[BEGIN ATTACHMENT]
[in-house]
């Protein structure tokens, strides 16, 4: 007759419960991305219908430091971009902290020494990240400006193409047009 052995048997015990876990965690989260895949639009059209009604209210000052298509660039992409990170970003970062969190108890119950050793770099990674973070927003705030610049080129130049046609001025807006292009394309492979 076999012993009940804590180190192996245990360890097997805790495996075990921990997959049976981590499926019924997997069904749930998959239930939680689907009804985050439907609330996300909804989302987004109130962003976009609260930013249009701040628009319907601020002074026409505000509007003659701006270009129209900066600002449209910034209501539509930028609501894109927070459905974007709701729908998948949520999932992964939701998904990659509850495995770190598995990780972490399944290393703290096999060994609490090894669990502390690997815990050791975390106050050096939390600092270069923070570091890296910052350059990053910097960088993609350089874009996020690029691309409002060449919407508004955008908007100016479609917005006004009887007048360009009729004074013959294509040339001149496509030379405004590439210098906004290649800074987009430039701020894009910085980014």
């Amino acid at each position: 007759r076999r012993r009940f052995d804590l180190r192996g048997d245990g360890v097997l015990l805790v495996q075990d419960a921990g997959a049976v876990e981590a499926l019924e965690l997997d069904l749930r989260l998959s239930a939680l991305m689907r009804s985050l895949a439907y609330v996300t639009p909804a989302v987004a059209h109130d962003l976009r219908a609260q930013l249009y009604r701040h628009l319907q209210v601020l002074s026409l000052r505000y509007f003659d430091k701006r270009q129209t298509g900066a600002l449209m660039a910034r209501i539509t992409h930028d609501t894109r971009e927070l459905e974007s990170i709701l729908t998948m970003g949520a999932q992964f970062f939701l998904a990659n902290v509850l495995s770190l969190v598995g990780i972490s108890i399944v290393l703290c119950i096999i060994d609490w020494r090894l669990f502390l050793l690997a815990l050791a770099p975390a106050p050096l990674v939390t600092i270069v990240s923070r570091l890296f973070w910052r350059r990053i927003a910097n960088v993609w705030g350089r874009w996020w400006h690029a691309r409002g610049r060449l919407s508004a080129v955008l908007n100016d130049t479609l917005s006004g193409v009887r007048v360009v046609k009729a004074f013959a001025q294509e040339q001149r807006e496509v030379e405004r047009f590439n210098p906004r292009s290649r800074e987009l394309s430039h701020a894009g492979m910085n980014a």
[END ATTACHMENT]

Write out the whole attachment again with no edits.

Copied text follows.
[in-house]
């Protein structure tokens, strides 16, 4: 007759419960991305219908430091971009902290020494990240400006193409047009 052995048997015990876990965690989260895949639009059209009604209210000052298509660039992409990170970003970062969190108890119950050793770099990674973070927003705030610049080129130049046609001025807006292009394309492979 076999012993009940804590180190192996245990360890097997805790495996075990921990997959049976981590499926019924997997069904749930998959239930939680689907009804985050439907609330996300909804989302987004109130962003976009609260930013249009701040628009319907601020002074026409505000509007003659701006270009129209900066600002449209910034209501539509930028609501894109927070459905974007709701729908998948949520999932992964939701998904990659509850495995770190598995990780972490399944290393703290096999060994609490090894669990502390690997815990050791975390106050050096939390600092270069923070570091890296910052350059990053910097960088993609350089874009996020690029691309409002060449919407508004955008908007100016479609917005006004009887007048360009009729004074013959294509040339001149496509030379405004590439210098906004290649800074987009430039701020894009910085980014």
């Amino acid at each position: 007759r076999r012993r009940f052995d804590l180190r192996g048997d245990g360890v097997l015990l805790v495996q075990d419960a921990g997959a049976v876990e981590a499926l019924e965690l997997d069904l749930r989260l998959s239930a939680l991305m689907r009804s985050l895949a439907y609330v996300t639009p909804a989302v987004a059209h109130d962003l976009r219908a609260q930013l249009y009604r701040h628009l319907q209210v601020l002074s026409l000052r505000y509007f003659d430091k701006r270009q129209t298509g900066a600002l449209m660039a910034r209501i539509t992409h930028d609501t894109r971009e927070l459905e974007s990170i709701l729908t998948m970003g949520a999932q992964f970062f939701l998904a990659n902290v509850l495995s770190l969190v598995g990780i972490s108890i399944v290393l703290c119950i096999i060994d609490w020494r090894l669990f502390l050793l690997a815990l050791a770099p975390a106050p050096l990674v939390t600092i270069v990240s923070r570091l890296f973070w910052r350059r990053i927003a910097n960088v993609w705030g350089r874009w996020w400006h690029a691309r409002g610049r060449l919407s508004a080129v955008l908007n100016d130049t479609l917005s006004g193409v009887r007048v360009v046609k009729a004074f013959a001025q294509e040339q001149r807006e496509v030379e405004r047009f590439n210098p906004r292009s290649r800074e987009l394309s430039h701020a894009g492979m910085n980014a």